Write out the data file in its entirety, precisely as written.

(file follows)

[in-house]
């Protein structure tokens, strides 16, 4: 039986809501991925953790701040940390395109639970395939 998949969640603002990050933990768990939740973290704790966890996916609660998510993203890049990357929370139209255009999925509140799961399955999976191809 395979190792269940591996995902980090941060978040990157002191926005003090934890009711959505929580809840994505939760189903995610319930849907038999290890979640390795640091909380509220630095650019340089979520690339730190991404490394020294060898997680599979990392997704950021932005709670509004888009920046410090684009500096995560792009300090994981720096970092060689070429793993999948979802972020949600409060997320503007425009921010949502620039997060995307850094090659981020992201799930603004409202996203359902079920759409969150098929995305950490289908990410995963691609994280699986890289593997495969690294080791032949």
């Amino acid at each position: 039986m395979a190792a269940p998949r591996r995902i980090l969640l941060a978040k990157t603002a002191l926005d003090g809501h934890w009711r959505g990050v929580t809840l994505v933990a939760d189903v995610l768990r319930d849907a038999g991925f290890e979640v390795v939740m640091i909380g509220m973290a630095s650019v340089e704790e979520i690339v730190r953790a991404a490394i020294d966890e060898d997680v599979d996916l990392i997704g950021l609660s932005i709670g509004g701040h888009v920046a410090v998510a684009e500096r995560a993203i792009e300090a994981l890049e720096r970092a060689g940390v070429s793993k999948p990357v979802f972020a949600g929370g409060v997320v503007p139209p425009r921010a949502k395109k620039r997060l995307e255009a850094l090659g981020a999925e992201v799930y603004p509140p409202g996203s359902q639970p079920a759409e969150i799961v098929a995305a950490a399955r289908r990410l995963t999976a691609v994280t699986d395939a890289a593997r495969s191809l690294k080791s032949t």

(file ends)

[in-house]
């Protein structure tokens, strides 16, 4: 039986809501991925953790701040940390395109639970395939 998949969640603002990050933990768990939740973290704790966890996916609660998510993203890049990357929370139209255009999925509140799961399955999976191809 395979190792269940591996995902980090941060978040990157002191926005003090934890009711959505929580809840994505939760189903995610319930849907038999290890979640390795640091909380509220630095650019340089979520690339730190991404490394020294060898997680599979990392997704950021932005709670509004888009920046410090684009500096995560792009300090994981720096970092060689070429793993999948979802972020949600409060997320503007425009921010949502620039997060995307850094090659981020992201799930603004409202996203359902079920759409969150098929995305950490289908990410995963691609994280699986890289593997495969690294080791032949």
């Amino acid at each position: 039986m395979a190792a269940p998949r591996r995902i980090l969640l941060a978040k990157t603002a002191l926005d003090g809501h934890w009711r959505g990050v929580t809840l994505v933990a939760d189903v995610l768990r319930d849907a038999g991925f290890e979640v390795v939740m640091i909380g509220m973290a630095s650019v340089e704790e979520i690339v730190r953790a991404a490394i020294d966890e060898d997680v599979d996916l990392i997704g950021l609660s932005i709670g509004g701040h888009v920046a410090v998510a684009e500096r995560a993203i792009e300090a994981l890049e720096r970092a060689g940390v070429s793993k999948p990357v979802f972020a949600g929370g409060v997320v503007p139209p425009r921010a949502k395109k620039r997060l995307e255009a850094l090659g981020a999925e992201v799930y603004p509140p409202g996203s359902q639970p079920a759409e969150i799961v098929a995305a950490a399955r289908r990410l995963t999976a691609v994280t699986d395939a890289a593997r495969s191809l690294k080791s032949t």